Panchayati Raj Institution: Grass without roots

Panchayati Raj Institution: Grass without roots

Panchayati Raj Institution

Panchayati Raj Institution: Grass without roots

CONTEXT

It has been 30 years since the passage of the 73rd Constitutional Amendment Act, 1992. Though the act envisaged various reforms to strengthen grassroot democracy, yet very little progress has been seen and Panchayati Raj institutions still lack the power to function as democratic decentralized institutions.

(Picture credit: The Hindu)

THE 73rd CONSTITUTIONAL AMENDMENT ACT 

  • The system of Panchayati Raj existed even before the passage of the 73rd Constitutional Amendment Act. However, it was not uniform in all states and had several drawbacks.
  • The Balwant Rai Mehta Committee was the first to recommend the establishment of a three-tier Panchayati raj system consisting of gram panchayat at the village level, panchayat Samiti at the block level, and Zila Parishad at the district level.
  • The L.M Singhvi committee and Thungon Committee later recommended granting constitutional status to the Panchayati Raj Institution. 
  • The 73rd Constitutional Amendment act was passed on these recommendations. It added a new Part-IX to the Constitution of India, ‘The Panchayats’, and consists of provisions from Articles 243 to 243 O. It has also added a new Eleventh Schedule to the Constitution that contains 29 functional items of the panchayats.
  • The act provided for a three-tier system of Panchayati raj in every state, i.e, panchayats at the village, intermediate, and district levels.
  • The act brought about a much-needed uniformity in the structure of Panchayati raj throughout the country
  • The act fulfills the constitutional goal envisaged in Article 40 of the Directive Principles of State Policy which lays down that the State shall take steps to organize village panchayats and endow them with such powers and authority as may be necessary to enable them to function as units of self-government.
  • The Constitution mandates that panchayats shall be elected every five years and States shall devolve functions and responsibilities to them through law.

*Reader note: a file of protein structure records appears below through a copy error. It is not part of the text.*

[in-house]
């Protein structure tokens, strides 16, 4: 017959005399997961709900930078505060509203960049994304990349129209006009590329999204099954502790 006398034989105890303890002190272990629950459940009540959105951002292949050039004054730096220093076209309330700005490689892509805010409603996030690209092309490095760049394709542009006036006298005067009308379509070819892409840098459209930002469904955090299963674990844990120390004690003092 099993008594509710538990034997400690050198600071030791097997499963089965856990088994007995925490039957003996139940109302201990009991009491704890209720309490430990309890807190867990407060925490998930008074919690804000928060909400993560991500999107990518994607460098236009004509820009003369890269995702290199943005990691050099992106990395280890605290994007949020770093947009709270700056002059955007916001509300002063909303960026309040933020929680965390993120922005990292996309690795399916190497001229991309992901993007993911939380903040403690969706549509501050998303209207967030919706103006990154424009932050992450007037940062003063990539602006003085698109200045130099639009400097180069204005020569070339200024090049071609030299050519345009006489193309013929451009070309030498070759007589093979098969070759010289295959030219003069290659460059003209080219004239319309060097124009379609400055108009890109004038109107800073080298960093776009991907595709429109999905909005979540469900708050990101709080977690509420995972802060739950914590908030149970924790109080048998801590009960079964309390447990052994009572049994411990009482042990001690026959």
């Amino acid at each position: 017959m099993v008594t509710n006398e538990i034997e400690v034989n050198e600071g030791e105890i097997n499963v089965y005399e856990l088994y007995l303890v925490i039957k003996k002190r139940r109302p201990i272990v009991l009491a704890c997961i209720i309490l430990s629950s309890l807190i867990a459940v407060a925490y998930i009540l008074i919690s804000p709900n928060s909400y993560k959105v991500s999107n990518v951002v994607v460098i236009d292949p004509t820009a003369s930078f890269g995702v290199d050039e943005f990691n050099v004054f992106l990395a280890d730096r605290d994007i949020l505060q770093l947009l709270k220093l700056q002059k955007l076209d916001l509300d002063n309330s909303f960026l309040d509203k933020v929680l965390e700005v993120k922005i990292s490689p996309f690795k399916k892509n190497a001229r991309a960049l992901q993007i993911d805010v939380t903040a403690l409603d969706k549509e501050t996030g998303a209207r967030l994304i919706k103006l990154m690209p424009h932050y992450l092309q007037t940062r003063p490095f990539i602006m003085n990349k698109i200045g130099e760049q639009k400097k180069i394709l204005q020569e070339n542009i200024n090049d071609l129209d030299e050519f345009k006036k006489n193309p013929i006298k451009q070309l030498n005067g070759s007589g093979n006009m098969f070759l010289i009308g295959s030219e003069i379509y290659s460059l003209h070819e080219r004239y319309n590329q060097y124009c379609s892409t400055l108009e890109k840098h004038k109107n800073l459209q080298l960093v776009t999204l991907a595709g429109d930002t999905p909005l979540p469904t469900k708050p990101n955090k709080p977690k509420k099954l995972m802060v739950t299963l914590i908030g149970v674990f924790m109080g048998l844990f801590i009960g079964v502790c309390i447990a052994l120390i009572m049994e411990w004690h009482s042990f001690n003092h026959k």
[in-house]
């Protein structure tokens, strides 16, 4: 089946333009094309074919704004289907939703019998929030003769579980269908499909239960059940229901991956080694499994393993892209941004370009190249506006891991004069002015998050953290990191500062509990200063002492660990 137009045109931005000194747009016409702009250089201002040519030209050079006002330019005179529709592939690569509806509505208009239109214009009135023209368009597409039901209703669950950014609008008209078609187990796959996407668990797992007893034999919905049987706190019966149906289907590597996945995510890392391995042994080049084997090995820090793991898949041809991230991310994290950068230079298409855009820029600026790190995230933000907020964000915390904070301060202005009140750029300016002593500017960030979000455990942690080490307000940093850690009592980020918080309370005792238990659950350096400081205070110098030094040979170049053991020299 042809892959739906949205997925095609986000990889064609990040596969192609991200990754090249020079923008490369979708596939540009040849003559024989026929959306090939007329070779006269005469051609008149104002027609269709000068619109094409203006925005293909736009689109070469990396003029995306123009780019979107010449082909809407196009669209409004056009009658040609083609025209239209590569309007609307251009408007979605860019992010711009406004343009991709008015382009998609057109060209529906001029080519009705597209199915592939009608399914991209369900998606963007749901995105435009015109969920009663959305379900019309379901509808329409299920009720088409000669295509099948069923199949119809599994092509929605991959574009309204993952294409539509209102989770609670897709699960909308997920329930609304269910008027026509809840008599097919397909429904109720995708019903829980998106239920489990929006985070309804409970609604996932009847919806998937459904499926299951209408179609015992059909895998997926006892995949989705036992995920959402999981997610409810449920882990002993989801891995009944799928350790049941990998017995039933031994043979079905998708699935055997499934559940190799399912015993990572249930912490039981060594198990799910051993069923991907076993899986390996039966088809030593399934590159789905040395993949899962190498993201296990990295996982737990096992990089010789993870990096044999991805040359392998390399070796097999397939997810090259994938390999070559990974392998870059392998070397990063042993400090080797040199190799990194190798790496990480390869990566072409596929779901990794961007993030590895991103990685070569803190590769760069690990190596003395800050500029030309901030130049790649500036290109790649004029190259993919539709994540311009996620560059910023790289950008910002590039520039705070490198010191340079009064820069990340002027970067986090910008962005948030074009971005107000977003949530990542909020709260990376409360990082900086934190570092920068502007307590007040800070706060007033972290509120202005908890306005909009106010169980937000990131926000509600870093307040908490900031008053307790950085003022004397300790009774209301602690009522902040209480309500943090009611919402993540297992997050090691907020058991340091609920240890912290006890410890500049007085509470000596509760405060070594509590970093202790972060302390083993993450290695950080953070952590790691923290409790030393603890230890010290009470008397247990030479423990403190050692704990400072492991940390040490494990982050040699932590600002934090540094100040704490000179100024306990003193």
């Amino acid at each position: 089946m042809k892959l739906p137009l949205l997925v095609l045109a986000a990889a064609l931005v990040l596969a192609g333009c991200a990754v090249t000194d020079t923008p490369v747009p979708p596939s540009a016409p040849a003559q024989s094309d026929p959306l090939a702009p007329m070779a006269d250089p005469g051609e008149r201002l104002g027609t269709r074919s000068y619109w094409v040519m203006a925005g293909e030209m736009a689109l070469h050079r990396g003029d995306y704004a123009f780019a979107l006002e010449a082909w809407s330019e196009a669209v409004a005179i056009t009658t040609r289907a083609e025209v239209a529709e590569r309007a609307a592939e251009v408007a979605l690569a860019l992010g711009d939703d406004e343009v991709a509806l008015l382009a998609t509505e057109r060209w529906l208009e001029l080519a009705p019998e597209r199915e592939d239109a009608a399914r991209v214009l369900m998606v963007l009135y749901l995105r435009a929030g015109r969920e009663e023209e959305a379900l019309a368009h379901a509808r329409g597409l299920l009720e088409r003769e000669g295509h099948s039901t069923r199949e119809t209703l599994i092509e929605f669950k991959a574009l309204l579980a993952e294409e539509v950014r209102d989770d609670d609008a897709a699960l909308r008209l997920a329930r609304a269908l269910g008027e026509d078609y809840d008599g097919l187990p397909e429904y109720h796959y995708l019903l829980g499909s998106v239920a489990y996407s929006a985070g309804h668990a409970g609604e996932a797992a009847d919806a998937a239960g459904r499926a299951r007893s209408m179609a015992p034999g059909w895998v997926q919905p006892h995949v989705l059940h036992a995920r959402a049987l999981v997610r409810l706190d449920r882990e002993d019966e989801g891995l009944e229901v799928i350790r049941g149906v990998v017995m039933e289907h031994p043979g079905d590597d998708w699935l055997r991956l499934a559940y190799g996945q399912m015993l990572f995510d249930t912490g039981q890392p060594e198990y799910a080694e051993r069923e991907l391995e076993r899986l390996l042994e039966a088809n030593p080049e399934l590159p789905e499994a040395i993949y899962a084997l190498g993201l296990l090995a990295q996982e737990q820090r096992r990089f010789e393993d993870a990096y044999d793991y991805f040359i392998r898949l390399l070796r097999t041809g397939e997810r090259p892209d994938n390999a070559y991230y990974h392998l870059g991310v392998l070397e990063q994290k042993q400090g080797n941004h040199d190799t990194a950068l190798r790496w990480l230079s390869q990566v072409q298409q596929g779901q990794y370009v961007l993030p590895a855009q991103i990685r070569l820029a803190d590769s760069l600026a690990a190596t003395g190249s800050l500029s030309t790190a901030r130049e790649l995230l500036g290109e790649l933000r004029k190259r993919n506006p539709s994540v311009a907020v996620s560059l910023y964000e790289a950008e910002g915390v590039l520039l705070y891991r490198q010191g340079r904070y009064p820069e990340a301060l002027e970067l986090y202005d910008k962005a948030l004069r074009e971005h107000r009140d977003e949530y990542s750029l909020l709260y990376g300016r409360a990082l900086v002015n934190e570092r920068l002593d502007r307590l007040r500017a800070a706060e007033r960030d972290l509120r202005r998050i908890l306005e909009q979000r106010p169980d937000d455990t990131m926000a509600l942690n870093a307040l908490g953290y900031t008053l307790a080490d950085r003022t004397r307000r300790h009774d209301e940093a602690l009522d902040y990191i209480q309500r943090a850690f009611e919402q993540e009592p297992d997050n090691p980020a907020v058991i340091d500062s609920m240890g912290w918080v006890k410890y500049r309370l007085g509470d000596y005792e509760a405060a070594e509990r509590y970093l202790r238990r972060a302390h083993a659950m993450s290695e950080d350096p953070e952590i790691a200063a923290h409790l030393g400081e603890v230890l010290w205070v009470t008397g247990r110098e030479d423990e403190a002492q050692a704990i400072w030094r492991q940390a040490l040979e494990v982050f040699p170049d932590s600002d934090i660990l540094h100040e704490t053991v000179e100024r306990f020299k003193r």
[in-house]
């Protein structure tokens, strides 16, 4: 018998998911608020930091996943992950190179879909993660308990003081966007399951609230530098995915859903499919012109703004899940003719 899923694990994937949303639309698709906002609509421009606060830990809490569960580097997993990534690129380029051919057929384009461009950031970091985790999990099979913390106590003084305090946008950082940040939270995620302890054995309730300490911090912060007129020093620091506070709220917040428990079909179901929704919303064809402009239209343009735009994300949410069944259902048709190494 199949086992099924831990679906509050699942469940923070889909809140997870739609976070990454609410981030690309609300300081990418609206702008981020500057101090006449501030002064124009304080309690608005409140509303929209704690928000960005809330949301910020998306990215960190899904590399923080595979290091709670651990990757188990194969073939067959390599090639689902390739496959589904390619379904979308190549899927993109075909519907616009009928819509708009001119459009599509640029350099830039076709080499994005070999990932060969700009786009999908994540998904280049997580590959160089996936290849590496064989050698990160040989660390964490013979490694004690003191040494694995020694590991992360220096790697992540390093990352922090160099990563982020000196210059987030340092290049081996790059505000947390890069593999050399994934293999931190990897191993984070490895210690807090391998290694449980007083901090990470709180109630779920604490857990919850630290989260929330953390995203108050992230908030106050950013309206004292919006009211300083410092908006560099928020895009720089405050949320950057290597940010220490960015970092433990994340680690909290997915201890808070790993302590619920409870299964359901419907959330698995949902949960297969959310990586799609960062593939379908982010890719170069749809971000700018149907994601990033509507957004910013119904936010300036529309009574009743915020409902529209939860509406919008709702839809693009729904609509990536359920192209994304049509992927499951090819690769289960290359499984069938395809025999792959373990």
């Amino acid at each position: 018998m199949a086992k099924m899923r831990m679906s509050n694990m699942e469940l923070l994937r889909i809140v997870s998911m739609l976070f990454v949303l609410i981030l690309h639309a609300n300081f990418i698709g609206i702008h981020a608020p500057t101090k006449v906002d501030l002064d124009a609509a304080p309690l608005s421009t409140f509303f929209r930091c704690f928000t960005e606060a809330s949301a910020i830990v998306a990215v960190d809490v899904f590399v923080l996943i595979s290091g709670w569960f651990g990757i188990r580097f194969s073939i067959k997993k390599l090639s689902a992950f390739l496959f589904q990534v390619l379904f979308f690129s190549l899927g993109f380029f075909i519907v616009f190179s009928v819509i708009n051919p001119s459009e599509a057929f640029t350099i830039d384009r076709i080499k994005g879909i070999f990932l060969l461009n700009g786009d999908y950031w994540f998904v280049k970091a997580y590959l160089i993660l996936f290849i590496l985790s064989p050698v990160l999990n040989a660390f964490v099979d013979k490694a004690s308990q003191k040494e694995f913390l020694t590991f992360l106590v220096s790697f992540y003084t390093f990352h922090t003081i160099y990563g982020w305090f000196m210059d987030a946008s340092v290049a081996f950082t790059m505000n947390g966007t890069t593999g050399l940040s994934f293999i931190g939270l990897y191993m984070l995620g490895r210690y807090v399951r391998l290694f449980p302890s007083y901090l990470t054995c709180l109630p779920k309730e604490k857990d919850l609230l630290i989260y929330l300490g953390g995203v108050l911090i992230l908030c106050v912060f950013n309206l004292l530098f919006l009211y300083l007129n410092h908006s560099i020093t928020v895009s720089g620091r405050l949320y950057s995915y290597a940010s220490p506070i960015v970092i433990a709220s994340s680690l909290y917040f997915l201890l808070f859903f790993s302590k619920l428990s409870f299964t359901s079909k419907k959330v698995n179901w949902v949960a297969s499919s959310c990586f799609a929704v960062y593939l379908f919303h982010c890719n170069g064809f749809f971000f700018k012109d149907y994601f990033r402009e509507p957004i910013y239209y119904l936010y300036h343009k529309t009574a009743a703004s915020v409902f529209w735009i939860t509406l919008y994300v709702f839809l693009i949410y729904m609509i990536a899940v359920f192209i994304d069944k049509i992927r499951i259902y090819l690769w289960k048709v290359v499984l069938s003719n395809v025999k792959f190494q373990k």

ISSUES WITH THE FUNCTIONING OF PANCHAYATS

  • Inadequate devolution of grants: The amount of money set apart for them is inadequate to meet their basic requirements and function as decentralized democracy
  • Inflexibility in spending: Even with the meager available amount, a major part is inflexible and cannot be spent as the Panchayat likes. The use of untied grants is also constrained through the imposition of various conditions. 
  • Limited base of taxes and user charges: The Panchayati Raj institutions have few avenues to raise their taxes and user charges.
  • Understaffed: local governments lack adequate staff to perform even basic tasks.
  • Vertically integrated departmental system: This system leads to a lack of responsibility as the staff hired by higher level departments is posted in local government on deputation and thus does not feel responsible or accountable to the local government.
  • Not Holding regular elections: The Constitution mandates holding regular elections every five years for the Panchayati Raj institutions. However, this is often flouted. In Tamil Nadu, for example, panchayat elections have not been held for over two years now, resulting in the State losing finance commission grants from the Union government.
  • Corruption: In the 1980s Rajiv Gandhi, then the Prime Minister of India, had said that for every rupee targeted towards welfare and poverty alleviation only a fraction, 15 paise, reached the intended beneficiary. This is the real state. In local government, often a nexus is made between elected representatives and officials where bribes are used for project clearances and development suffers. 
  • Lack of Infrastructure: Gram Panchayat often lacks its building and has to share the building complex with Anganwadi centers or schools. Further, they often do not possess basic amenities like drinking water and functional toilets. Many times, internet connections are also not functional.

WAY AHEAD

To enable local government to truly function as grassroot democracy, several reforms need to be undertaken to strengthen their functioning

  • Empowering Gram Sabha: Gram Sabha is a body consisting of all persons whose names are included in the electoral rolls for the Panchayat at the village level. It should be made more active so that the institutions feel accountable to the people.
  • 2nd ARC recommendation: It recommended a clear-cut demarcation of functions of each tier of Panchayati Raj for better governance.
  • Bottom-up approach: The functions and planning should be  bottom-up rather than a top-down delegation as Panchayats are better equipped to understand the needs and problems of rural India
  • More taxation powers: Panchayats are hesitant to levy tax. They should be pushed to collect taxes and given more sources of tax collection to generate additional revenue. 
  • Creating a separate Bureaucratic cadre: This will ensure more accountability by the officials. Karnataka has created a separate bureaucratic cadre for Panchayats to stop the practice of deputation officials overpowering the elected representatives.

G.V.K. Rao Committee once called Panchayati Raj institutions “ grass without roots”. It is necessary to ensure this doesn’t happen and that local governance is strengthened to the core.

SOURCES

https://bit.ly/3CNTmql (The Hindu)(Throttled at the grassroots)

 

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